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It never fails to sadden me when I attend the concert of a well-established artist and the venue is nearly empty.
Peter Kember, aka Sonic Boom/Spectrum/Experimental Audio Research (EAR) stepped onto the stage at Chop Suey on Thursday night, and if my estimate was high, there were maybe one hundred people in attendance.
Kember was one of the founding members of the brilliant Spacemen 3, a group that combined garage rock and drugged out trippy auras like none other. The other core member of the band, Jason Pierce, went on to form the highly successful Spiritualized, while Kember’s later efforts have remained obscure at best. This said, the shockingly under-attended Spectrum show was incredible, with a sound remaining true to Spacemen 3’s original vision. Spectrum’s ever challenging music continues to impress, making the often bloated Spiritualized sound like the Kingston Trio.
Most Wire fans agree that their first three albums are excellent recordings that still sound as vibrant and challenging today as they were upon their initial release approximately thirty years ago.
Pink Flag, Chairs Missing and 154 are all timeless classics in their own right and each successive LP was vastly different from the previous one, making them that much more impressive. Interestingly, Wire fans tend to have wildly fluctuating opinions about their subsequent output. Personally, I quite like the 1980s albums too, but have not exposed myself nor been exposed to any of their records after that period. Last Wednesday evening (April 13), Wire took the stage at Neumos and offered a retrospective of their entire career, which provided the audience with a sampling of each decade’s evolution through music.
Photo by: Amy Bernard
Although this was not my first time seeing local band Hotels, this was my first visit to the Columbia City Theater. The theater recently came under new management, who renovated it and re-opened it this past June to rave reviews. The theater certainly has the history, hosting the likes of Duke Ellington, Ella Fitzgerald and Jimi Hendrix in it's earlier years. At a capacity of 350 people, think narrow version of the Crocodile, minus the balcony.
Hotels opened their set in turn-back-the-clock style with lead singer and bassist Blake Madden playing the role of a Frank Sinatra-type casino lounge singer for their set opener, "The Heart That Beats Like A Bat" from their 2009 album Where Hearts Go Broke. Freed of the constraints of playing the bass (at least for this song), Madden was able to swoon and sway, even holding a half full drink in one hand. His tuxedo certainly helped him look the part. They were joined on stage by local singer/songwriter Gabriel Mintz on accoustic guitar, and Mono in VCF front woman Kim Miller on back-up vocals. Although Mintz's acoustic got lost at times behind the sound of synths and electric guitar, his vocals were a nice addition to many of the new songs. Miller's vocals also provided a welcome female contrast to Madden's deeper voice, and while her voice was rarely at the forefront, she was certainly not drowned out on stage either. It's worth noting that in her classy red evening dress, she looked like a fine counterpart to Madden's lounge singer vibe. After setting the stage with the slow burning opener, they picked up the pace with the opening track "From The West" from their brand new album On The Casino Floor.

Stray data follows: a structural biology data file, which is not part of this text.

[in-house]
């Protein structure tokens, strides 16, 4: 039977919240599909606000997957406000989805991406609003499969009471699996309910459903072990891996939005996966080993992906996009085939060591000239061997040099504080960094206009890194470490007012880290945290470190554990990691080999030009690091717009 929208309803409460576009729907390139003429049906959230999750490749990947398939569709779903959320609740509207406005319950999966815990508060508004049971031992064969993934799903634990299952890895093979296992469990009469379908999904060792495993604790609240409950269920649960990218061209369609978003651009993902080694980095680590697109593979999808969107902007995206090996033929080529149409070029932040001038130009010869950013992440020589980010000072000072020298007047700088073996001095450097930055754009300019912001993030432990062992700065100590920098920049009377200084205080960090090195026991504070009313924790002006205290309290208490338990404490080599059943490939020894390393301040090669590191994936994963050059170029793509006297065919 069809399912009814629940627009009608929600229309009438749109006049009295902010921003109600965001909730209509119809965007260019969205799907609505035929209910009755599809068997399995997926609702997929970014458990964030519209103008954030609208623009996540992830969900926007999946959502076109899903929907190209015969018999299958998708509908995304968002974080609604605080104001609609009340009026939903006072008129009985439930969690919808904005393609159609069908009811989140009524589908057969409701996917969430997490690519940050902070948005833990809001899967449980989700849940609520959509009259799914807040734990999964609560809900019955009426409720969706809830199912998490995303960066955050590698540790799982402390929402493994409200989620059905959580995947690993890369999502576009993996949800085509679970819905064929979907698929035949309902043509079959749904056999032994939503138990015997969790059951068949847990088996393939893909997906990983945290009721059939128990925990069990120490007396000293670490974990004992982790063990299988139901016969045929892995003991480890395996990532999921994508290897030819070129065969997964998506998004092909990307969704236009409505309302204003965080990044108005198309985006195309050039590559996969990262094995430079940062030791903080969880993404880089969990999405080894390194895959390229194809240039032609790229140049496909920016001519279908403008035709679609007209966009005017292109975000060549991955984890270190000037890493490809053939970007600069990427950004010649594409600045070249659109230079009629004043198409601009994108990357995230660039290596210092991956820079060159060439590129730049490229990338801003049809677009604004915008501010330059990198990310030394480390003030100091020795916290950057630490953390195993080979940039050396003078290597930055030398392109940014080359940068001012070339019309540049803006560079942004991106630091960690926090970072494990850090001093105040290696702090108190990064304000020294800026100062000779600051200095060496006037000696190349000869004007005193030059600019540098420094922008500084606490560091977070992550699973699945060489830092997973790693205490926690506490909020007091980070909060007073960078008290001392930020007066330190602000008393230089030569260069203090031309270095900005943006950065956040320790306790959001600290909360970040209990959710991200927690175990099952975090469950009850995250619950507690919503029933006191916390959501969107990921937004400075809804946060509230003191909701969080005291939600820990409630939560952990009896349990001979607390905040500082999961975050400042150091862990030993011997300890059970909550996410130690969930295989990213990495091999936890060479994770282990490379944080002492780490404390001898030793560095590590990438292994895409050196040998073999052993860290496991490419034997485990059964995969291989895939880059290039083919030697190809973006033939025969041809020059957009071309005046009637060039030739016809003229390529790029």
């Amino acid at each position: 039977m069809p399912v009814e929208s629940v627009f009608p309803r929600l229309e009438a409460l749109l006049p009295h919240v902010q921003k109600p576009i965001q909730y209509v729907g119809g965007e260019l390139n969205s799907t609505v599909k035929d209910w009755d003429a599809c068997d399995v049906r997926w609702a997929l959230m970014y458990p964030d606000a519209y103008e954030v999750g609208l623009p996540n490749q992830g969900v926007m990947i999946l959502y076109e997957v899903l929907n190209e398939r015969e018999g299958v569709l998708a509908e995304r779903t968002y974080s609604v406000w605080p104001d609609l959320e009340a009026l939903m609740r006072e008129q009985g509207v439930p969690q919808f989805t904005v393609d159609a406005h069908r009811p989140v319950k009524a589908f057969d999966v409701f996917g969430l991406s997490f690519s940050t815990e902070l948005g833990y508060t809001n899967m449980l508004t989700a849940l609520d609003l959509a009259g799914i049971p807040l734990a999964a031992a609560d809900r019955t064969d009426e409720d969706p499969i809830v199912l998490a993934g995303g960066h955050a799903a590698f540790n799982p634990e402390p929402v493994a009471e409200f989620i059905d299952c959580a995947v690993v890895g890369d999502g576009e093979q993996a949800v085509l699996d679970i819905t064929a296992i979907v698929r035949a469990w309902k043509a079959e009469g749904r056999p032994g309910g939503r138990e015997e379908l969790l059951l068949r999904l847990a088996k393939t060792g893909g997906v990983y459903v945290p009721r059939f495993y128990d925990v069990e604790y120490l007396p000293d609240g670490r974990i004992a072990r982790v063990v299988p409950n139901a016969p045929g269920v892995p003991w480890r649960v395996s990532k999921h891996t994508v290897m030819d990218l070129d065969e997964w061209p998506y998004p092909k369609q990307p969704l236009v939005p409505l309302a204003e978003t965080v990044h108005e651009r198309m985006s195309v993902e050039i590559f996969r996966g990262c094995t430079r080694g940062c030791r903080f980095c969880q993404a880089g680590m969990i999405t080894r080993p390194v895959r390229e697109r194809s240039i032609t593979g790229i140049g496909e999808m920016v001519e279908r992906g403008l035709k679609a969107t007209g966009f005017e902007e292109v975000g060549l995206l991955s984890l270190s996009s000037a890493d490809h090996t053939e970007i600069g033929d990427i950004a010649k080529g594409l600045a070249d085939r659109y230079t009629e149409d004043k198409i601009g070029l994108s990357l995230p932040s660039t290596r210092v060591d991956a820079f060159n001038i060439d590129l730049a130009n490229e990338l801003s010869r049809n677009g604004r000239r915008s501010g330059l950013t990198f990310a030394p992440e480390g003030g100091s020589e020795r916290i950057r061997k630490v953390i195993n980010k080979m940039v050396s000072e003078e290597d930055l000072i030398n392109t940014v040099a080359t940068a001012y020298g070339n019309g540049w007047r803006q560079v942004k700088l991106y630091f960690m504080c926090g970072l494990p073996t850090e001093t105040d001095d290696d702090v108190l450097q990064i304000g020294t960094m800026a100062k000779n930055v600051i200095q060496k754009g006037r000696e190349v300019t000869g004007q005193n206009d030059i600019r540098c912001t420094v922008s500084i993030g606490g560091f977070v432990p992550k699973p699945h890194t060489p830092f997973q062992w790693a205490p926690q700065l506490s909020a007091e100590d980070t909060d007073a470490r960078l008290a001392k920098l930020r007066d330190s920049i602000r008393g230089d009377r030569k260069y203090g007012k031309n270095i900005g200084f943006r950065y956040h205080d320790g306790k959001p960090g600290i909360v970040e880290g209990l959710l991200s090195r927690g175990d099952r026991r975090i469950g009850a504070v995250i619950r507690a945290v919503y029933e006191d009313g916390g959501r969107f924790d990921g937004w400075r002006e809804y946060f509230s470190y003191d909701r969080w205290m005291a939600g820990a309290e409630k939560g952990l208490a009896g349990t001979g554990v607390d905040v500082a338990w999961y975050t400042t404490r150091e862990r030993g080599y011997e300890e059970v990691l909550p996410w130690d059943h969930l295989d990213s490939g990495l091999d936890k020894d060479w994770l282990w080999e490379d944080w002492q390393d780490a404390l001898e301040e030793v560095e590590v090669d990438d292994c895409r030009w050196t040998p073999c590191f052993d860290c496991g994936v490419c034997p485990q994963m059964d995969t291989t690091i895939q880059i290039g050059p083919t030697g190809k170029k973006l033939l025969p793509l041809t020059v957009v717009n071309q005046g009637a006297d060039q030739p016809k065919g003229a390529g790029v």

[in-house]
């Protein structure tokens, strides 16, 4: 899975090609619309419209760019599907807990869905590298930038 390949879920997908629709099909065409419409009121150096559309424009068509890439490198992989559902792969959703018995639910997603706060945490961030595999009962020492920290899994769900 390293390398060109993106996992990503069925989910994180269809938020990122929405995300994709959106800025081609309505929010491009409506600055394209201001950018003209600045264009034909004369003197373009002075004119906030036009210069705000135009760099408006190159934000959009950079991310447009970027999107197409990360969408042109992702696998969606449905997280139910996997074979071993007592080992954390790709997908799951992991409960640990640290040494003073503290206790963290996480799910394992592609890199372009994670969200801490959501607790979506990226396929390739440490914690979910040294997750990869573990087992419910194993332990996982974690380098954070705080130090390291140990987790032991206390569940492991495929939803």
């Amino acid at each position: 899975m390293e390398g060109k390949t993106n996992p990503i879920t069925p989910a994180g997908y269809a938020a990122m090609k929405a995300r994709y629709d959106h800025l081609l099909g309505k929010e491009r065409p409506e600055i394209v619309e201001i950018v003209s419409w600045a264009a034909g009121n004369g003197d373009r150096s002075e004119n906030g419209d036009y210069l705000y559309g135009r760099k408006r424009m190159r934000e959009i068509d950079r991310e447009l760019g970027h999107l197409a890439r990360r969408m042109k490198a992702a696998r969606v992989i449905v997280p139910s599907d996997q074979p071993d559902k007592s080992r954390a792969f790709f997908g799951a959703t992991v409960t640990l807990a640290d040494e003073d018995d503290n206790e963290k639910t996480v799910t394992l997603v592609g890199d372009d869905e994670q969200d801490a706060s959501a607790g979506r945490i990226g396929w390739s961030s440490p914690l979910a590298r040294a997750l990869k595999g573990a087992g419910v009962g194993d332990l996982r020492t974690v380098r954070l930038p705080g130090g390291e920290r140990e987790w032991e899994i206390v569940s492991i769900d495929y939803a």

Michael Gira has been to town several times in the past decade, both with his group The Angels of Light and as a solo acoustic act. He has not, however, brought his legendary original band to town since it was officially boxed up and stored in the attic back around 1998. In fact, he has rarely even brought along an electric guitar on the tours he has done. So when Mr. Gira reinvigorated Swans last year and announced that they would take on a massive tour, I knew this was going to be an experience that was not-to-be-missed. And last Saturday evening, this was exactly the case as Swans performed a ninety minute set of what very well may have been The Loudest Show That I Have Ever Attended.
Opening with a thirty minute cacophony in which each member of the band took the stage about five minutes after the previous one created a massive build-up: first drums, then hammered dulcimer, pedal steel guitar, bass; and finally guitars to finish off layer upon layer of noisy complexity before Swans launched into "No Words/No Thoughts" from their excellent 2010 release. It was booming drums, bells, and guitars oscillating in some kind of mutilated brilliance.